Photo by Margaret Chant and edited by Jessica Metropulos

Monday, December 29, 2008

Leader vs. Boss

I lay awake a long time last night thinking about this, and came up with some interesting thoughts I'd like to share. But first let me explain kind of why I was thinking about this.

I had a WEIRD session with Crest yesterday. My usually confident-in-his-leader-and-self LBE had complete and total RBI meltdown, literally. I was out riding with my friend Renee, who was on Prin. We had cut across a corn field to avoid icy roads, and we're about to meet up with the road again, and there was a small patch of ice that we'd have to cross (it was either that, or an almost 4-foot-deep snow drift) to get to where we needed to go. We opted to take the ice. It wasn't a glare sheet, just a patchy spot (ice, dirt, ice, dirt melt pattern). Prin tiptoed across it without so much as a second glance, and Crest easily followed suit...until he realized what he was standing on. Crest's mind went into COMPLETE PANIC mode. But, being that he was on ice, he realized (Thank GOODNESS) that he couldn't scramble, or he'd hurt himself. At this point, I thought it best to get off, and I'm REALLY GLAD I did, because what happened next scared the ever-living out of me. Crest's entire body got tense, and then, he basically collapsed in on himself. I watched him as he did it, he was very careful, and folded his legs up and lay down in a way that wouldn't hurt himself, but then he just stayed there, on the ground, totally tense, and WOULD NOT move.

That's all I'm going to share for now (fear not, Crest is fine save a few surface abrasions from the gravel) because I want to get onto my point. This was such a bizarre experience, because number one, I've never seen a horse get so scared they'd lie down, and number two, I've NEVER seen Crest go catatonic before, so I emailed a couple instructors, wondering what I could have done, and bluntly put, one response really sent me for a loop. I'll let you make the judgment call on it (I'm not at all offended, but am fascinated by how to progress, now)

"You're going to hate (or love) my answer. As his leader you should never have put him in that position. You need to assess the situation and know if it's something you should ask him to do that won't compromise his self confidence or confidence in you.

You handled it well, but in the future savvy means never having to create the problem in the first place. Okay... that's Level 3+, so it's not a judgement but as you are studying that level it is important you know. If you could have done it better you would have... chalk it up to a learning experience and the key then is not to relive it... you'll know better next time. Otherwise it was not a learning experience :)"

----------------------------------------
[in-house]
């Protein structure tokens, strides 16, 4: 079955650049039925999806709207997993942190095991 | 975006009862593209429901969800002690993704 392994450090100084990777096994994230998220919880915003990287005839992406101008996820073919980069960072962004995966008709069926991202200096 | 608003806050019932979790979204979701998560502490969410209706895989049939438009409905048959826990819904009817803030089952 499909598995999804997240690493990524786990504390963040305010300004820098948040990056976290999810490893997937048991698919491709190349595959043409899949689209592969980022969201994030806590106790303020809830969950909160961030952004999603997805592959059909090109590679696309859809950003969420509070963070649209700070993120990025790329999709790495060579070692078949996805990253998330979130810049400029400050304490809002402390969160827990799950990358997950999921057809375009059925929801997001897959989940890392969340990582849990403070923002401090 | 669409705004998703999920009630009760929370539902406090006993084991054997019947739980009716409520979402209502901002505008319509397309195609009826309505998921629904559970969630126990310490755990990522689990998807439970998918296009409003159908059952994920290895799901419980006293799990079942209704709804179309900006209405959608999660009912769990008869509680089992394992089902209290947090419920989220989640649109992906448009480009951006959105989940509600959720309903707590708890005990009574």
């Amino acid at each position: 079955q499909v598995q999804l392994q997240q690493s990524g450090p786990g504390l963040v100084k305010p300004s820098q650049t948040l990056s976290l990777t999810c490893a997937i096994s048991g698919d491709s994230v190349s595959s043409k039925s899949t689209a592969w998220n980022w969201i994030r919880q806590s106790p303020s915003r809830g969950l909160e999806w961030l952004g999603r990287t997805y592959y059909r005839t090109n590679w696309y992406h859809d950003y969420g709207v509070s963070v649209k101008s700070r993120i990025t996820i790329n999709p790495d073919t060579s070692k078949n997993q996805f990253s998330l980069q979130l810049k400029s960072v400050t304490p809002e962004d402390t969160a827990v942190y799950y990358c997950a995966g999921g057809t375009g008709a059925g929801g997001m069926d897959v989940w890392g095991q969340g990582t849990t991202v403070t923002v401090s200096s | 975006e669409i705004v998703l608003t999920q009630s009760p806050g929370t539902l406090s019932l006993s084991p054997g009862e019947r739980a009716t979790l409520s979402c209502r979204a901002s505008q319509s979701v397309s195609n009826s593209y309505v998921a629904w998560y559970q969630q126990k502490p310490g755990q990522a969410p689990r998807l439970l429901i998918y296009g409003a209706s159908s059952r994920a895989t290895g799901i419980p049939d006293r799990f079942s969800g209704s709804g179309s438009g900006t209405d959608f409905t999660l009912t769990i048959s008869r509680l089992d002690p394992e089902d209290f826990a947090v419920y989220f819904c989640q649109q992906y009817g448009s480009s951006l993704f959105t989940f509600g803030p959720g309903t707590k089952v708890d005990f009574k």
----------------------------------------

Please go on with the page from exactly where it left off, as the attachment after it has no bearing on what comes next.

Anyway, that sent me into a frenzy of thought (yes, sounds dangerous, I know!) especially since that little skeptic in me said "So wait, how is being a good leader any different than 'showing the horse who's boss'?" So that got me thinking about how I might explain that to a traditional rider who asked that question. Here's what I came up with. A "boss" pushes without an allow. The persona is "I'm in charge, and you'll do what I say, deal with it." Whereas a good leader guides without pressure unless it is appropriate, and causes other to WANT to follow.

It was kind of a strange train of thought, my brain tends to segue a lot, so if you didn't get that, I apologize.

Anyway, That's that for now.

3 comments:

wildmagic said...

wow. How very interesting! To think that he laid down just blows my mind away!
As for the response from the instructor, that makes a lot of sense. BUT hind sight is 20-20, there is no way you could have know he would act like that. I guess this is one of those live and learn type of things.
Funny cause now my mind of going a hundred miles a minute pondering the whole leadership thing as well lol
Im glad to hear Crest did not get too hurt.

Karie

Renee said...

Hmm, I took it more as a "know when not to go there". Crest had trouble with the ice in the paddock, so maybe we should have left him back and grabbed Nugget.

So, perhaps I just read it differently. But I took it as a lesson in setting things up for success.

Oh well. Crest is okay, and that's the main thing.

Fran said...

Interestingly enough, Crest wouldn't cross the ice back into his paddock, even after we put wood ash down and had fed the other horses. We actually had to take a shovel to it and chip it up before he'd cross it.

Farrah had some good ideas for getting him to gain confidence on the ice, though, because obviously not all of us are blessed with the luxury of moving south for 6 months of the year. I'll play with that some and report back how it goes, though we don't have as much ice now that it's covered with 8 inches of snow...